After all, Thailand is famous for its massage parlors and they are everywhere in Chiang Mai. Many people travel here primarily to take advantage of the cheap massages and will go multiple times during a stay. I learned quickly that I am not one of those people. Naively, I assumed a foot massage would be someone rubbing my feet. It turns out that’s not really how they work. Apparently my foot extends all the way up to my knee, and most of the massage was a deep tissue massage that was not pleasant. Even the actual foot massage part that I was expecting involved a lot of poking and rubbing with a wooden rod that didn’t feel great to me either. Overall I’d say it was about 95% pain and 5% pleasure. Katie had a similar experience and didn’t enjoy hers as much as expected either. I felt somewhat better after it was done, but it was short lived and certainly not enough to offset the discomfort of the actual massage. I’m honestly baffled as to how these places were always busy.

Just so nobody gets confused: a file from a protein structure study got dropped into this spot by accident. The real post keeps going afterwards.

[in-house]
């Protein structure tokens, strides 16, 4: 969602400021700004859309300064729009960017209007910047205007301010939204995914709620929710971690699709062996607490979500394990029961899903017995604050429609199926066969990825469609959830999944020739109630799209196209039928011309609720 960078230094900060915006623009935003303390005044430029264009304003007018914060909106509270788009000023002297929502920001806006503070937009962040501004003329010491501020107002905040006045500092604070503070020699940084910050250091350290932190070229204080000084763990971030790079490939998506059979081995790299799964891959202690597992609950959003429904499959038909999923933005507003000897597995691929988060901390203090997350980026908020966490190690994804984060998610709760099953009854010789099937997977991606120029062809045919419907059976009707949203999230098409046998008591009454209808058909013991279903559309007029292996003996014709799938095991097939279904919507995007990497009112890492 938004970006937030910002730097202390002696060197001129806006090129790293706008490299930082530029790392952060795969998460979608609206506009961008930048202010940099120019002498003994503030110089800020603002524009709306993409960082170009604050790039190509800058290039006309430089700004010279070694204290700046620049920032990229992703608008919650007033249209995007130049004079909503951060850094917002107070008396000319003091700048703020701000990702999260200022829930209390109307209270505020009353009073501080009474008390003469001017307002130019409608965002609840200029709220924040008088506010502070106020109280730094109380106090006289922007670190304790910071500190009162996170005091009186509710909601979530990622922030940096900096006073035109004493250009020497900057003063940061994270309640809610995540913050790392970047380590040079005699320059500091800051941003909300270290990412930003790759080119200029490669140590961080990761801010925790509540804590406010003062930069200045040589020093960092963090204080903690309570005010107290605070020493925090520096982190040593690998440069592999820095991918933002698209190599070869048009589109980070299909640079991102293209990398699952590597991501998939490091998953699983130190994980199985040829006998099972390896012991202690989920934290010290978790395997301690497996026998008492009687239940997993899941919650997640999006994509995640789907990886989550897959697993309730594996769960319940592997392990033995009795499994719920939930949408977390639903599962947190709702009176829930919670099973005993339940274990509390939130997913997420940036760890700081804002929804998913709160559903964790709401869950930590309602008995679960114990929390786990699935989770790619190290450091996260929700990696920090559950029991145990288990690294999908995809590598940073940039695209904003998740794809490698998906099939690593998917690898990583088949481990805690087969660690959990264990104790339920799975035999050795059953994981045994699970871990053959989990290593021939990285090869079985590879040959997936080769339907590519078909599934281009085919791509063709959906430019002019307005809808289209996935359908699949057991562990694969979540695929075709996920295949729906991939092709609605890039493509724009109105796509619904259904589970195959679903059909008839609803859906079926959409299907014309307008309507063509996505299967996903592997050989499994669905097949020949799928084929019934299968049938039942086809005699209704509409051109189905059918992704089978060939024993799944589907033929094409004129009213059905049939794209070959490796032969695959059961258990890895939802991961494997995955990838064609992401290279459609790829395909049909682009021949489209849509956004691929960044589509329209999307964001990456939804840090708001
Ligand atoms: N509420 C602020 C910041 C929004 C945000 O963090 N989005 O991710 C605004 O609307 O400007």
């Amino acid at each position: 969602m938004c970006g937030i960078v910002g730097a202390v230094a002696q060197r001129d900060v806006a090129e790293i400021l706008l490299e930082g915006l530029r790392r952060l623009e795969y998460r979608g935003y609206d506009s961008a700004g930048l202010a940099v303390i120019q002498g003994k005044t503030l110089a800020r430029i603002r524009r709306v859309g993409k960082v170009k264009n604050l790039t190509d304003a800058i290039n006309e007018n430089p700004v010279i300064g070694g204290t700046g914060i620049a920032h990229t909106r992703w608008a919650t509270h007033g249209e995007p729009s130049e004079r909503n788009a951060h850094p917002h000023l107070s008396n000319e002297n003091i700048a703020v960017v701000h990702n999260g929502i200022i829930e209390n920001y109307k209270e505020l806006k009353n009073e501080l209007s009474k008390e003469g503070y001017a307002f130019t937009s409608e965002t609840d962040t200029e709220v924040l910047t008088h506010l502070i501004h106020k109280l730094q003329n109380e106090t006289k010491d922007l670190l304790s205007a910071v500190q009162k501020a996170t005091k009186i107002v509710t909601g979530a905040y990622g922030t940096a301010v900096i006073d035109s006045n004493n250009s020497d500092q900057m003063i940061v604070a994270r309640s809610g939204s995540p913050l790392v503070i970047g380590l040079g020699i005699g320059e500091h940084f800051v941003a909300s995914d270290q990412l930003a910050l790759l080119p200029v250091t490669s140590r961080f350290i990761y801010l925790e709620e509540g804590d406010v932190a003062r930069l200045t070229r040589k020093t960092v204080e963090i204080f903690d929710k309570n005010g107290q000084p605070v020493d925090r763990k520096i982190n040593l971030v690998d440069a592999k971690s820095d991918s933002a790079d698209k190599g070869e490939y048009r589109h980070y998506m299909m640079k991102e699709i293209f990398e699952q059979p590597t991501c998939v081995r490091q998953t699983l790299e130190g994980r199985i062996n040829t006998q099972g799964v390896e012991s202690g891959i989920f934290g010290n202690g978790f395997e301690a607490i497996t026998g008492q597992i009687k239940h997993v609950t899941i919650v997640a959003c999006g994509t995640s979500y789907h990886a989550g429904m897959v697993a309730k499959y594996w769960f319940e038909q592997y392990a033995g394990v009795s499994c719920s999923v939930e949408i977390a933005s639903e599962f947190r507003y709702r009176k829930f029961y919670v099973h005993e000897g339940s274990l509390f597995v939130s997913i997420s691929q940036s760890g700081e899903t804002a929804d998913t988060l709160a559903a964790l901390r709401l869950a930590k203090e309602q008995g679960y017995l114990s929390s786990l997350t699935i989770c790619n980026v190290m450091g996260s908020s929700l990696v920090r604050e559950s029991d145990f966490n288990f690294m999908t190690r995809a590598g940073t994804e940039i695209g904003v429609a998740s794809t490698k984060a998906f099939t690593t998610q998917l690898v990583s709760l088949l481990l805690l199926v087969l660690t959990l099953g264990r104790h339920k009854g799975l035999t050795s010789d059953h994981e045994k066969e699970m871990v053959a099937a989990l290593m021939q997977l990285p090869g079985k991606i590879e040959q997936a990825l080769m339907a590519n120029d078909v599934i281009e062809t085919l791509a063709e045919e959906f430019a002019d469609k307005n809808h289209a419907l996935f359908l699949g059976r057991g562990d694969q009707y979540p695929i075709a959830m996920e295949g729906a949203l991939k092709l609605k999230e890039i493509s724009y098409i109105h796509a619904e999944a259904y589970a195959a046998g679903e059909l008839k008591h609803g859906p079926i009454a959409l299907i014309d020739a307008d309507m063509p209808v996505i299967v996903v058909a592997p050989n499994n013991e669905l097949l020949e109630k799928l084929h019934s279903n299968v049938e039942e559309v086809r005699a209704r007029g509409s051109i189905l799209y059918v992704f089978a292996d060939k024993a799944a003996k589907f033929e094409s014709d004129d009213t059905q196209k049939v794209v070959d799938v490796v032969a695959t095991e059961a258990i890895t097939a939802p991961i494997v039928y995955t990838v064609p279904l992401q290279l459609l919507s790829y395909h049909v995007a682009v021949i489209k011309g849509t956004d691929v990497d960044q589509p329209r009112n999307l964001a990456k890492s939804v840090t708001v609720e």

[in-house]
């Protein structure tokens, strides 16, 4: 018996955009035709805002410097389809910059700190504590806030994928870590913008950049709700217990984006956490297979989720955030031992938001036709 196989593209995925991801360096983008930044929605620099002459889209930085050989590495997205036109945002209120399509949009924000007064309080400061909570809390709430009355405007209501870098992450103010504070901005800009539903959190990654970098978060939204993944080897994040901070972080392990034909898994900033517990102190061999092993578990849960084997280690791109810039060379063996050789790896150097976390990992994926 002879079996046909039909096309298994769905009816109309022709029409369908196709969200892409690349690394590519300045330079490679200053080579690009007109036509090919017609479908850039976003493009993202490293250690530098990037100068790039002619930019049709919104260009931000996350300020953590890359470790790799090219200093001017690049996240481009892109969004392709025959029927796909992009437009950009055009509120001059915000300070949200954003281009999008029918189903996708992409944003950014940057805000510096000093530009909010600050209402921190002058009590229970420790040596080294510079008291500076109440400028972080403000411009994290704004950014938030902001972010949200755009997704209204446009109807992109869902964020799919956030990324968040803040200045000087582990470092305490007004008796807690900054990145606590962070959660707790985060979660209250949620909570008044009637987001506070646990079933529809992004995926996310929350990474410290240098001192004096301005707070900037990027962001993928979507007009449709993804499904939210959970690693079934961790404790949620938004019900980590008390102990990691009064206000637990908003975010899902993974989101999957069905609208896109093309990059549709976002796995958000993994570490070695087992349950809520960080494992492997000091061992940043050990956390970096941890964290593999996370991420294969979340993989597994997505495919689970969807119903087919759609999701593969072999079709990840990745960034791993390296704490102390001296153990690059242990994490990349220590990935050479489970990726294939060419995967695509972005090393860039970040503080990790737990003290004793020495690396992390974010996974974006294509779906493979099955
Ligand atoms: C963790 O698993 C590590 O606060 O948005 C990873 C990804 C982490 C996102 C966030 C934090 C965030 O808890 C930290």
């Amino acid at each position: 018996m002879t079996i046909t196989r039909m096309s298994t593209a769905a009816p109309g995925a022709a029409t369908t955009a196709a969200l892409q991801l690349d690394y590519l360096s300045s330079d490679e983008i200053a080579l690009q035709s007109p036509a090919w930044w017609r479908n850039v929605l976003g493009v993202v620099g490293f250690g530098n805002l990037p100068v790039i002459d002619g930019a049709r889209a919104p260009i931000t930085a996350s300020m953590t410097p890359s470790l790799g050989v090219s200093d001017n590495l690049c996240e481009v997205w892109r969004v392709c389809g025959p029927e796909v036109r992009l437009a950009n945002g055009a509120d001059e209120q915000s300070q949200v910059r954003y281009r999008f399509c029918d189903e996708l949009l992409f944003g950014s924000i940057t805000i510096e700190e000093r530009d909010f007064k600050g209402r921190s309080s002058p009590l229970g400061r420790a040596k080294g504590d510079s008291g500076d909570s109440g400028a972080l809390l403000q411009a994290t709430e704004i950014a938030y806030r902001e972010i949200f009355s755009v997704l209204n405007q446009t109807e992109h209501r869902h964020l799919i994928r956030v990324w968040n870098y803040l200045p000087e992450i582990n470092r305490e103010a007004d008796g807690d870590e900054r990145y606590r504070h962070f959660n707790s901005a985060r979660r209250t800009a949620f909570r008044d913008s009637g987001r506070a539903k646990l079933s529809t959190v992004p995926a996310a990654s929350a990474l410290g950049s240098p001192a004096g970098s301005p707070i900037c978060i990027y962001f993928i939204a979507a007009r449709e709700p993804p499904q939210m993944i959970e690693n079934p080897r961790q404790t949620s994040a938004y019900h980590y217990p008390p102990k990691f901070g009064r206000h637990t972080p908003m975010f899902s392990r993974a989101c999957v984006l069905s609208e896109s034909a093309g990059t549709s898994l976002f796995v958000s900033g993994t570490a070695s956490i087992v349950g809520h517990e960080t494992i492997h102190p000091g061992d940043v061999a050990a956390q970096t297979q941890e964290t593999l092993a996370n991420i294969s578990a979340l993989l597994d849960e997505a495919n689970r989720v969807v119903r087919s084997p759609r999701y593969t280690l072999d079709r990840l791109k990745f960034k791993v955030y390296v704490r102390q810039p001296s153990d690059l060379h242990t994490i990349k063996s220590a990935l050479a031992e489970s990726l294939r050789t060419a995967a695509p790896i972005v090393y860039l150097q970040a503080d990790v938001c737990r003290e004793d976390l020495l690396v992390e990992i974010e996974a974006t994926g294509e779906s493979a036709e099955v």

Nature In The City
We took a day to explore a couple of the parks nearby. There’s a small arboretum that’s surprisingly close to the popular Nimman neighborhood where we stayed. A quick 1.6 mile (2.6 km) walk put us on a shaded walking path among many tall trees. This place is popular with locals getting some exercise. There are also lots of cute touches for kids like giant spider web nets strung between trees or animals painted onto concrete stools.
From there we walked just another kilometer farther to the Huay Kaew waterfall. It’s actually only a bit uphill and really easy to get to. As you can tell from the weather report above, we visited during dry season so there wasn’t a ton of water flowing. It was still very pretty though. We also undertook a short hike further up the mountain to another small waterfall (Wang Bua Ban Pha Ngoep) and swimming hole. Our timing was perfect for this hike, as we got to witness about a dozen young monks running, jumping, and playing in the water. It was a pretty entertaining sight.